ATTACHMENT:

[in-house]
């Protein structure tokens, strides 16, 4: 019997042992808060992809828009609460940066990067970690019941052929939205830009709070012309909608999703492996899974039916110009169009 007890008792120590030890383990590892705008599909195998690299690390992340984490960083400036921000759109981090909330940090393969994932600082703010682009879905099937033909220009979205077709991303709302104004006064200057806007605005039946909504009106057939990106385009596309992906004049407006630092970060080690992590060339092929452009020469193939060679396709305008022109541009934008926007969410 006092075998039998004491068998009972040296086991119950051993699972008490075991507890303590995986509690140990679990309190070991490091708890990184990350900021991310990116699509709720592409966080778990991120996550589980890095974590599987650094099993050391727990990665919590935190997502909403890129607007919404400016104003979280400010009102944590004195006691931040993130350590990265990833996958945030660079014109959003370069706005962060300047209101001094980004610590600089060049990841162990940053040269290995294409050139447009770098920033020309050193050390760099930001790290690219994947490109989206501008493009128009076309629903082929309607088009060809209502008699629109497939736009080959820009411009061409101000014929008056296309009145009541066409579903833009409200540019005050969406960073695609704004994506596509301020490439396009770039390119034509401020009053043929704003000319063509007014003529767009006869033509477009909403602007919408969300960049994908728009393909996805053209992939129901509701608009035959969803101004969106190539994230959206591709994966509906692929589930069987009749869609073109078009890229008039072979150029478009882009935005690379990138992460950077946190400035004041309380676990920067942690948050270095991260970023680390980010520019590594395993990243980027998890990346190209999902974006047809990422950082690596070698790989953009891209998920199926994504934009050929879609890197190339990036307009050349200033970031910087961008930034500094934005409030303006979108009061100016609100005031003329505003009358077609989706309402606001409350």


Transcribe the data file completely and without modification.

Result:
[in-house]
């Protein structure tokens, strides 16, 4: 019997042992808060992809828009609460940066990067970690019941052929939205830009709070012309909608999703492996899974039916110009169009 007890008792120590030890383990590892705008599909195998690299690390992340984490960083400036921000759109981090909330940090393969994932600082703010682009879905099937033909220009979205077709991303709302104004006064200057806007605005039946909504009106057939990106385009596309992906004049407006630092970060080690992590060339092929452009020469193939060679396709305008022109541009934008926007969410 006092075998039998004491068998009972040296086991119950051993699972008490075991507890303590995986509690140990679990309190070991490091708890990184990350900021991310990116699509709720592409966080778990991120996550589980890095974590599987650094099993050391727990990665919590935190997502909403890129607007919404400016104003979280400010009102944590004195006691931040993130350590990265990833996958945030660079014109959003370069706005962060300047209101001094980004610590600089060049990841162990940053040269290995294409050139447009770098920033020309050193050390760099930001790290690219994947490109989206501008493009128009076309629903082929309607088009060809209502008699629109497939736009080959820009411009061409101000014929008056296309009145009541066409579903833009409200540019005050969406960073695609704004994506596509301020490439396009770039390119034509401020009053043929704003000319063509007014003529767009006869033509477009909403602007919408969300960049994908728009393909996805053209992939129901509701608009035959969803101004969106190539994230959206591709994966509906692929589930069987009749869609073109078009890229008039072979150029478009882009935005690379990138992460950077946190400035004041309380676990920067942690948050270095991260970023680390980010520019590594395993990243980027998890990346190209999902974006047809990422950082690596070698790989953009891209998920199926994504934009050929879609890197190339990036307009050349200033970031910087961008930034500094934005409030303006979108009061100016609100005031003329505003009358077609989706309402606001409350």